LSE Faces Increasing Competition in Pan-European Market
With Monday 1 September marking the beginning of the first full week of operation for the new trading platform Turquoise, chief executive, Eli Lederman, conceded that the Turquoise team is pleased with how quickly the market is responding to their services, but noted that they have been paying close attention to stability, reliability and performance and that market share will follow. He anticipates that the company will exceed its initial goal of capturing five percent of market share by the end of the year.
Turquoise has been building up to this day during the month of August and Friday, being its first day of trading at full capacity, saw trading in 1,266 stocks in thirteen European countries. As a Pan-European trading platform formed by nine investment banks – BNP Paribas, Credit Suisse, Citi, Deutsche Bank, Morgan Stanley, Merrill Lynch, Goldman Sachs, Société Générale and UBS – Turquoise is setting its sights on a market that is dominated by the London Stock Exchange, and it is not the only newcomer posing a threat. Promoting itself as “the first order-driven pan-European equities multilateral trading facility” Chi-X is reportedly making considerable in-roads into the U.K. market. Moreover, New York City-based, NASDAQ OMX is pushing ahead with its plans to establish a base in London in September, and Kansas City-based BATS, which was recently approved by the U.S. Securities and Exchange Commission to operate as a securities exchange, intends setting up shop in London in the near future.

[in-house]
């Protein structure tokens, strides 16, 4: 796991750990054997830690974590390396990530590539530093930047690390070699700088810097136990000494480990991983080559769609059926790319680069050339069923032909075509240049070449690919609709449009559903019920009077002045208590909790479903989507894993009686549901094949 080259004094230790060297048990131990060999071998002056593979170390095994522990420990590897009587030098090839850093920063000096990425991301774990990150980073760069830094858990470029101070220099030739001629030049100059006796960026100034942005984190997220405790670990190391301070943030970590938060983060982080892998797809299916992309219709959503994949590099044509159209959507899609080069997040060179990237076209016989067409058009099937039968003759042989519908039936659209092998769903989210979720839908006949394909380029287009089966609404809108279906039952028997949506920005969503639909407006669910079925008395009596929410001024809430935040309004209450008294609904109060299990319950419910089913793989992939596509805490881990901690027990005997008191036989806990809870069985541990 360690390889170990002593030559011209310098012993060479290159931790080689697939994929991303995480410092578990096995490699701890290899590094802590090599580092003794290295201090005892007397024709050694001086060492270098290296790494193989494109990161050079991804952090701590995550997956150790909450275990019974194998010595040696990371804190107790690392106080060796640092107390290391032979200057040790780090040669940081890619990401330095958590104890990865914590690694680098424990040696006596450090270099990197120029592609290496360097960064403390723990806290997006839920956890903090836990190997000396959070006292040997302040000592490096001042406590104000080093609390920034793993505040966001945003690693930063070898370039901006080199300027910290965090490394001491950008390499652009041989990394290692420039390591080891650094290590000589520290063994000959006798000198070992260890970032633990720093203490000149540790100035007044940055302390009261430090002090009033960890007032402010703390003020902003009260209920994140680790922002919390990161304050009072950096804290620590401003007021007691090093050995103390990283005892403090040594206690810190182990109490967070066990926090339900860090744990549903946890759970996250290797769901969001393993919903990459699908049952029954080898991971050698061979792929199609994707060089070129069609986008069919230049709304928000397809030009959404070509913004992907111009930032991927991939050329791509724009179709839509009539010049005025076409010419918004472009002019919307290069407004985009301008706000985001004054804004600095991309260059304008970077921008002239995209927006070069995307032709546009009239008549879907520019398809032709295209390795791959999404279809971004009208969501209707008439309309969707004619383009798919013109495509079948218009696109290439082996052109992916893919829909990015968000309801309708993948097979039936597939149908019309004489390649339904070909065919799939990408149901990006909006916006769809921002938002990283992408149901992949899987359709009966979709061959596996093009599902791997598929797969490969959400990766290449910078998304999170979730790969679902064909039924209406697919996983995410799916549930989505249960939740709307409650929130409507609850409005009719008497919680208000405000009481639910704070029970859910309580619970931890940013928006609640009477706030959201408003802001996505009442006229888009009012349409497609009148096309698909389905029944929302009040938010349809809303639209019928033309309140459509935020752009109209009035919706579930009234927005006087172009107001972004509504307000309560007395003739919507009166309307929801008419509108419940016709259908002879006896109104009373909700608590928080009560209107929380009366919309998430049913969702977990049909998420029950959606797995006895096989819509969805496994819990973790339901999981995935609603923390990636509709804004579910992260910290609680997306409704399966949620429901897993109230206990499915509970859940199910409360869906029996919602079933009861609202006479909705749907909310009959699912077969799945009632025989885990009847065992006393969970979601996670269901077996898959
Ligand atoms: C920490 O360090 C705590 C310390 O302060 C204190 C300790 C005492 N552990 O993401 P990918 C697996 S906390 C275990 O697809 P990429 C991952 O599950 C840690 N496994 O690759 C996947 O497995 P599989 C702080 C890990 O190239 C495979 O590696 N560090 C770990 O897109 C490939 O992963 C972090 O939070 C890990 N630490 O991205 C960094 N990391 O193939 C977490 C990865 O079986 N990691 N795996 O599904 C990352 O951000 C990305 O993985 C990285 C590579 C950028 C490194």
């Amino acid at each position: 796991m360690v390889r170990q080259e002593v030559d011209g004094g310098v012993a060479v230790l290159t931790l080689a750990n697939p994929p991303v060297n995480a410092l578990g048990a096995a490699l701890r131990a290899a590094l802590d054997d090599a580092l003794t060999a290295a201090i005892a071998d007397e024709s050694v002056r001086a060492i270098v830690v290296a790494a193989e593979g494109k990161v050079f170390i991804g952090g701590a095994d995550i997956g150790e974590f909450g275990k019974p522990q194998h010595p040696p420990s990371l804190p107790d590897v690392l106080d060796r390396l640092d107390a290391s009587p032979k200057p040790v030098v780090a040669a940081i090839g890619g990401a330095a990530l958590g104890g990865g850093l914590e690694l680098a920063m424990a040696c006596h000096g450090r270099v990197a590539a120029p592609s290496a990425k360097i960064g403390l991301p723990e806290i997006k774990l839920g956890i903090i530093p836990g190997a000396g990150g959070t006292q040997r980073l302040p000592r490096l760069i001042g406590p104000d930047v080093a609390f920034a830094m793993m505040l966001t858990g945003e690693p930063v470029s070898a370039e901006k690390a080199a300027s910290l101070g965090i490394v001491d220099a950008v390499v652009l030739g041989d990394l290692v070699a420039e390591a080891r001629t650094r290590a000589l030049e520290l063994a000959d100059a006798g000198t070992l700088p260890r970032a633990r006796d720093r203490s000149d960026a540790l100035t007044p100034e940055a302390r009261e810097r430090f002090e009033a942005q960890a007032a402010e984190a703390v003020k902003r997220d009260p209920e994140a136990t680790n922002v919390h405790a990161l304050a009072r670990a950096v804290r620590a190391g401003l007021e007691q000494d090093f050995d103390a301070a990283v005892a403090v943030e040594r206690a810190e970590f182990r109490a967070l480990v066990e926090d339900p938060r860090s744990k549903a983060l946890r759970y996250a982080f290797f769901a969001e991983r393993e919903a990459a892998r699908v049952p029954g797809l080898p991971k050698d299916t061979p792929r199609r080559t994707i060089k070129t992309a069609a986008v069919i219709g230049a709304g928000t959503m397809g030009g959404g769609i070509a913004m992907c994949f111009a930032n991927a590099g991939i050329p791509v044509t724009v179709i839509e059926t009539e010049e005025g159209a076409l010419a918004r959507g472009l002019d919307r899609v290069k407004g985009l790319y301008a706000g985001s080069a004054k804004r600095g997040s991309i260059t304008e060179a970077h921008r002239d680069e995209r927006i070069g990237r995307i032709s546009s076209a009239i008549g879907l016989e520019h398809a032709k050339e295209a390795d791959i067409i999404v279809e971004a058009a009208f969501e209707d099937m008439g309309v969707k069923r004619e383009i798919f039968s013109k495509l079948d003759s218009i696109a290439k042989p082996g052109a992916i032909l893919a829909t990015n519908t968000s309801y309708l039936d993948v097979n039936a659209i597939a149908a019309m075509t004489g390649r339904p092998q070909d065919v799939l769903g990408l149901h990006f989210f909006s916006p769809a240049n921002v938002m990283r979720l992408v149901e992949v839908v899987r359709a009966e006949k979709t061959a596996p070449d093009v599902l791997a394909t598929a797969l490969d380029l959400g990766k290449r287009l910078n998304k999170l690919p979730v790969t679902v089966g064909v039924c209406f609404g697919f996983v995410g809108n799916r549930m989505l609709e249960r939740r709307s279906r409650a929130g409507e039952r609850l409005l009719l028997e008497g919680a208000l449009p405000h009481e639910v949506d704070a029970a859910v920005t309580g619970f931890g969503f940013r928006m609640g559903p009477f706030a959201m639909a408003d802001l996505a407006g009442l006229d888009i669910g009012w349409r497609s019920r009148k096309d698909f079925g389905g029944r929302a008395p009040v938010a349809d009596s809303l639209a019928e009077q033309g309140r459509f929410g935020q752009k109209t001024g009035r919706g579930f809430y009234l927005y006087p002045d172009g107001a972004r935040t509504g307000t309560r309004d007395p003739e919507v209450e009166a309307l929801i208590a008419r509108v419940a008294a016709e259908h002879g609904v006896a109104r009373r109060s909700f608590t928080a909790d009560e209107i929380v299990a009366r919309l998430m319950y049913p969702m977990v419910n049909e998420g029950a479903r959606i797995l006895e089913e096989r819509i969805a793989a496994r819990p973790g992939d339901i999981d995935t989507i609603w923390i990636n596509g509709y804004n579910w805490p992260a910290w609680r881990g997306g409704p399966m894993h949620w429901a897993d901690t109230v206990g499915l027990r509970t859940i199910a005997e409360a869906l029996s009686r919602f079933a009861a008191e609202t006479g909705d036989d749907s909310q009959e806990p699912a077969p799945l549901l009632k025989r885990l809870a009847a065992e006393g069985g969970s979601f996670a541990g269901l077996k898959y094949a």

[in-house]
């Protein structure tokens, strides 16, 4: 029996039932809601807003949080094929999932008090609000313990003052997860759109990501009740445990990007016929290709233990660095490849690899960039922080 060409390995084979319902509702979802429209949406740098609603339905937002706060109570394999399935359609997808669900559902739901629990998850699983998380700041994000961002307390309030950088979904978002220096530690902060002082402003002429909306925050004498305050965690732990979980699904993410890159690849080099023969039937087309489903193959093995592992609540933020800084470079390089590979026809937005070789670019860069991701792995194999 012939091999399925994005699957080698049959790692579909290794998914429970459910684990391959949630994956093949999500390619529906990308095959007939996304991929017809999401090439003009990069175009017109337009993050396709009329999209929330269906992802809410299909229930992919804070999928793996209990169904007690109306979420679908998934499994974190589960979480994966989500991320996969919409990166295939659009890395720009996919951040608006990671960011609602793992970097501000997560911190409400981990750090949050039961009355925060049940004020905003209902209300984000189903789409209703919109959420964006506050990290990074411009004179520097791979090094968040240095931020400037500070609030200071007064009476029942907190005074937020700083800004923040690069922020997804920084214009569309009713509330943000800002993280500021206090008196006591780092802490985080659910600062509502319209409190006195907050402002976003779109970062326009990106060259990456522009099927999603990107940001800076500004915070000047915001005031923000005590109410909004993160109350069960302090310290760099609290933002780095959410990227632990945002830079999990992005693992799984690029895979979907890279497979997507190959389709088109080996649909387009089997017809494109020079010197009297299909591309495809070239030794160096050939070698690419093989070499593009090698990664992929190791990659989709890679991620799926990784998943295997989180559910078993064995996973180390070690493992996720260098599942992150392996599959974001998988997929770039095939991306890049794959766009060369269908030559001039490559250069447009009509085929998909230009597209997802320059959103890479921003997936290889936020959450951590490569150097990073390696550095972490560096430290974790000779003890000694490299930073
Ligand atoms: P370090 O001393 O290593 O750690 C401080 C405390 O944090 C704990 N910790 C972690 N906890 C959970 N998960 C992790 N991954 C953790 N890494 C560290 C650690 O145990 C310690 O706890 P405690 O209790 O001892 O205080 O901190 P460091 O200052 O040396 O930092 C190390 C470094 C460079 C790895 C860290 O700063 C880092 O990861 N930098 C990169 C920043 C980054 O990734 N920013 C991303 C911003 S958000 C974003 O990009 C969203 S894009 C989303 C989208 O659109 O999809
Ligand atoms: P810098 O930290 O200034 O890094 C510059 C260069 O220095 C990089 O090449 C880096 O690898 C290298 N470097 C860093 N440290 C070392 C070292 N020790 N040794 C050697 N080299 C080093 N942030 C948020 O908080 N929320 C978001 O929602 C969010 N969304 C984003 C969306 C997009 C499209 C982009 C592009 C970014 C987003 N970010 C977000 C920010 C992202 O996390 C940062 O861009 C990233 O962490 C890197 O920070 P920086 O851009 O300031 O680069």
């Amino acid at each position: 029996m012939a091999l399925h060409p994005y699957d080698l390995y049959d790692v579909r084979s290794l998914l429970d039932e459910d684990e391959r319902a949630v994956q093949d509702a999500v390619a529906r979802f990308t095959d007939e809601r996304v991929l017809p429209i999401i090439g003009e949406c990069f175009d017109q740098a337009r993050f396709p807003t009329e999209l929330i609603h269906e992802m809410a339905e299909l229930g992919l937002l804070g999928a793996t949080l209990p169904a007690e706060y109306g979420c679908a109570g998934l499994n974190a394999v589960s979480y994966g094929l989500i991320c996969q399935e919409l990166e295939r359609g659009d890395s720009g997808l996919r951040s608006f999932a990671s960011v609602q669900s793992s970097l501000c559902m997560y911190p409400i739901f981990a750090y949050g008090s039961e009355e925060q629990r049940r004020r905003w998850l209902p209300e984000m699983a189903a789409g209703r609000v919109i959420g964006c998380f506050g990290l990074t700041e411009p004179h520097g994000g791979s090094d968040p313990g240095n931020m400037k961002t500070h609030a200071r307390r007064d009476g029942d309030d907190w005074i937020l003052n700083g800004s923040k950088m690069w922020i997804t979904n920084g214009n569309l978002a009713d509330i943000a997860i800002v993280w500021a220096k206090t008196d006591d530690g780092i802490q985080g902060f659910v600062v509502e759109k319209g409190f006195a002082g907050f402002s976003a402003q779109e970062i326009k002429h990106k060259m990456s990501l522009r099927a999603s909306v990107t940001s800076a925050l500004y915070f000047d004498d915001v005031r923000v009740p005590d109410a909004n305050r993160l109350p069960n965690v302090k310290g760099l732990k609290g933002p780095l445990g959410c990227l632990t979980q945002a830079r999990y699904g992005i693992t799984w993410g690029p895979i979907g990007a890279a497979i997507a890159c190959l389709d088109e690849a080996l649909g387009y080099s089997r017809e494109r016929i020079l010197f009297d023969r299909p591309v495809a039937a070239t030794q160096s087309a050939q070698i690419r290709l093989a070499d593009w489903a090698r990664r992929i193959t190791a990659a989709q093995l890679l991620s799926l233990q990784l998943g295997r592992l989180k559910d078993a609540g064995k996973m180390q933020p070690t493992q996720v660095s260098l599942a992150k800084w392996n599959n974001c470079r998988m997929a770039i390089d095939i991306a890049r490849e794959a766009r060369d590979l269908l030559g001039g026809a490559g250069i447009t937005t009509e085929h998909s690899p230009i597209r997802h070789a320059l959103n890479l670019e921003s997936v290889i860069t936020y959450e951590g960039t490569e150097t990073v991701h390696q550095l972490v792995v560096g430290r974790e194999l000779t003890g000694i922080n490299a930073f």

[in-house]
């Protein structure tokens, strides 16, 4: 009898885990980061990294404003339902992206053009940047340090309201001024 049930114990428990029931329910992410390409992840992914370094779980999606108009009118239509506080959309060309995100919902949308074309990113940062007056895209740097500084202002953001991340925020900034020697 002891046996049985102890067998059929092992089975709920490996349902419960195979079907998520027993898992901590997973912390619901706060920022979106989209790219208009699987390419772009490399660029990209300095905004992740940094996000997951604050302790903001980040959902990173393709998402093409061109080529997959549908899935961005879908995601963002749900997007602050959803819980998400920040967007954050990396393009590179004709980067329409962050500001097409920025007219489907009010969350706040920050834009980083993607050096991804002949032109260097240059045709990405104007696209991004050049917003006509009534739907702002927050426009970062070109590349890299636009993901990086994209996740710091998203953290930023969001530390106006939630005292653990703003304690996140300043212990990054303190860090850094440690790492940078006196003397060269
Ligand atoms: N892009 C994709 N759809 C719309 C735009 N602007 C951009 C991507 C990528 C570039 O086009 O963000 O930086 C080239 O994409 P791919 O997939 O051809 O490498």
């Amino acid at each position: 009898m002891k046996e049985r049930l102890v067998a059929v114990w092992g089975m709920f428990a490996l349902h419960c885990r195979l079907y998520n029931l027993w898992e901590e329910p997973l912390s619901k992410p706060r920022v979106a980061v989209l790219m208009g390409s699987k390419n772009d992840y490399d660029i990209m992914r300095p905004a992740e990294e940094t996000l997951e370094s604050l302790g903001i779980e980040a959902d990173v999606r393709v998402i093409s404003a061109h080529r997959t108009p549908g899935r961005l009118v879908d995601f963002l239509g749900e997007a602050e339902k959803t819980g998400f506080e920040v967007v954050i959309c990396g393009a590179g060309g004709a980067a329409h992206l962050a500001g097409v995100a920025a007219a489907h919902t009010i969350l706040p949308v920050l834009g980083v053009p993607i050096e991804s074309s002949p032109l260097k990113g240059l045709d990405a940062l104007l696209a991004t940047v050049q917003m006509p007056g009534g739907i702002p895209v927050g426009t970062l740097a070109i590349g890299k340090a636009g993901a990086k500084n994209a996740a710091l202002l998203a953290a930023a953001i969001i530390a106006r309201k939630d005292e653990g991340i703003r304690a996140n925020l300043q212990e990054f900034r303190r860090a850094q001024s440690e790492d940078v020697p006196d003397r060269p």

Investment banks that have long been dissatisfied with increasing fees at established stock exchanges have welcomed the new trading platforms. This increase in competition is one of the objectives of the European Union’s Markets in Financial Instruments Directive (MiFID) which regulates investment services across the 27 member states of the European Union, as well as Liechtenstein, Norway and Iceland.
Although a London Stock Exchange spokesman was reportedly dismissive of any possible threat posed by Turquoise and other competitors, the fact that the well established exchange has introduced lower tariffs effective 1 September is seen as a bid to retain customers who may be lured away by the much lower fees of new rivals. What share of the market will be captured by the newcomers remains to be seen, but the competition is already proving beneficial to traders as is evidenced by the reduction in costs and increase in innovation.